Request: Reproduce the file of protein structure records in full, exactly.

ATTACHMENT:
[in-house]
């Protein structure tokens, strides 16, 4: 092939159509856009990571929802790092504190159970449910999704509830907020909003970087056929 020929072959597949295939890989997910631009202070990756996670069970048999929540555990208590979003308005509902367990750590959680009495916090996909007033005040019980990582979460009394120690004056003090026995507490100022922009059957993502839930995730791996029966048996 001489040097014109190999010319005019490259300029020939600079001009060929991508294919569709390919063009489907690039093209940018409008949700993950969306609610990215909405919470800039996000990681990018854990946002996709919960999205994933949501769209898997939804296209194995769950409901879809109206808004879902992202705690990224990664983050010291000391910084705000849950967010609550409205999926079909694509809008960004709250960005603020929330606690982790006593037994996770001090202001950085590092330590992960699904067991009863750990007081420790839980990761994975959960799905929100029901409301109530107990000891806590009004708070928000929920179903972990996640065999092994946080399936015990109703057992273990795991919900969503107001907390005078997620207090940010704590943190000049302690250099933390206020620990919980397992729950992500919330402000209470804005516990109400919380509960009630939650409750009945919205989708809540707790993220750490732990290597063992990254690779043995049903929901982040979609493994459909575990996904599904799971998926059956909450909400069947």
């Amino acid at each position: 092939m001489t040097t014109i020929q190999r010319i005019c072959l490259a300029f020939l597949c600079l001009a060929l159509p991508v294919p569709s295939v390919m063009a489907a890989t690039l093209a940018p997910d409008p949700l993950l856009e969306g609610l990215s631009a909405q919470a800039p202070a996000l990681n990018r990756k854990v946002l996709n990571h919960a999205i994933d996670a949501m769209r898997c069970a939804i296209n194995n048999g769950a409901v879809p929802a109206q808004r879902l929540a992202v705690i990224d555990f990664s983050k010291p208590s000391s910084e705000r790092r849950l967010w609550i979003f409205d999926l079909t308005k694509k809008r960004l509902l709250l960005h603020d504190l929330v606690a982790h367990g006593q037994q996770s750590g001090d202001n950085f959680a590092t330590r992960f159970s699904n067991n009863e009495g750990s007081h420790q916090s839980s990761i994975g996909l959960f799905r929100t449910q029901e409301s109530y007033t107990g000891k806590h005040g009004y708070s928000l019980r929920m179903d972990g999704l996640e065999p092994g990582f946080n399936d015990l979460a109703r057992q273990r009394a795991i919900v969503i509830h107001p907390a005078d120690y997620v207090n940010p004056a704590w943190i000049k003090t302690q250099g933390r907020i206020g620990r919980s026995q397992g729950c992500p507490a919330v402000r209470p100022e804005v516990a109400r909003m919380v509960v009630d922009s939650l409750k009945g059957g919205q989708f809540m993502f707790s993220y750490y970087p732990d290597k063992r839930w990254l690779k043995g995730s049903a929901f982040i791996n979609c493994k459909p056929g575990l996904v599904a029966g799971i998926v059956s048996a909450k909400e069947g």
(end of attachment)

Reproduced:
[in-house]
């Protein structure tokens, strides 16, 4: 092939159509856009990571929802790092504190159970449910999704509830907020909003970087056929 020929072959597949295939890989997910631009202070990756996670069970048999929540555990208590979003308005509902367990750590959680009495916090996909007033005040019980990582979460009394120690004056003090026995507490100022922009059957993502839930995730791996029966048996 001489040097014109190999010319005019490259300029020939600079001009060929991508294919569709390919063009489907690039093209940018409008949700993950969306609610990215909405919470800039996000990681990018854990946002996709919960999205994933949501769209898997939804296209194995769950409901879809109206808004879902992202705690990224990664983050010291000391910084705000849950967010609550409205999926079909694509809008960004709250960005603020929330606690982790006593037994996770001090202001950085590092330590992960699904067991009863750990007081420790839980990761994975959960799905929100029901409301109530107990000891806590009004708070928000929920179903972990996640065999092994946080399936015990109703057992273990795991919900969503107001907390005078997620207090940010704590943190000049302690250099933390206020620990919980397992729950992500919330402000209470804005516990109400919380509960009630939650409750009945919205989708809540707790993220750490732990290597063992990254690779043995049903929901982040979609493994459909575990996904599904799971998926059956909450909400069947």
């Amino acid at each position: 092939m001489t040097t014109i020929q190999r010319i005019c072959l490259a300029f020939l597949c600079l001009a060929l159509p991508v294919p569709s295939v390919m063009a489907a890989t690039l093209a940018p997910d409008p949700l993950l856009e969306g609610l990215s631009a909405q919470a800039p202070a996000l990681n990018r990756k854990v946002l996709n990571h919960a999205i994933d996670a949501m769209r898997c069970a939804i296209n194995n048999g769950a409901v879809p929802a109206q808004r879902l929540a992202v705690i990224d555990f990664s983050k010291p208590s000391s910084e705000r790092r849950l967010w609550i979003f409205d999926l079909t308005k694509k809008r960004l509902l709250l960005h603020d504190l929330v606690a982790h367990g006593q037994q996770s750590g001090d202001n950085f959680a590092t330590r992960f159970s699904n067991n009863e009495g750990s007081h420790q916090s839980s990761i994975g996909l959960f799905r929100t449910q029901e409301s109530y007033t107990g000891k806590h005040g009004y708070s928000l019980r929920m179903d972990g999704l996640e065999p092994g990582f946080n399936d015990l979460a109703r057992q273990r009394a795991i919900v969503i509830h107001p907390a005078d120690y997620v207090n940010p004056a704590w943190i000049k003090t302690q250099g933390r907020i206020g620990r919980s026995q397992g729950c992500p507490a919330v402000r209470p100022e804005v516990a109400r909003m919380v509960v009630d922009s939650l409750k009945g059957g919205q989708f809540m993502f707790s993220y750490y970087p732990d290597k063992r839930w990254l690779k043995g995730s049903a929901f982040i791996n979609c493994k459909p056929g575990l996904v599904a029966g799971i998926v059956s048996a909450k909400e069947g």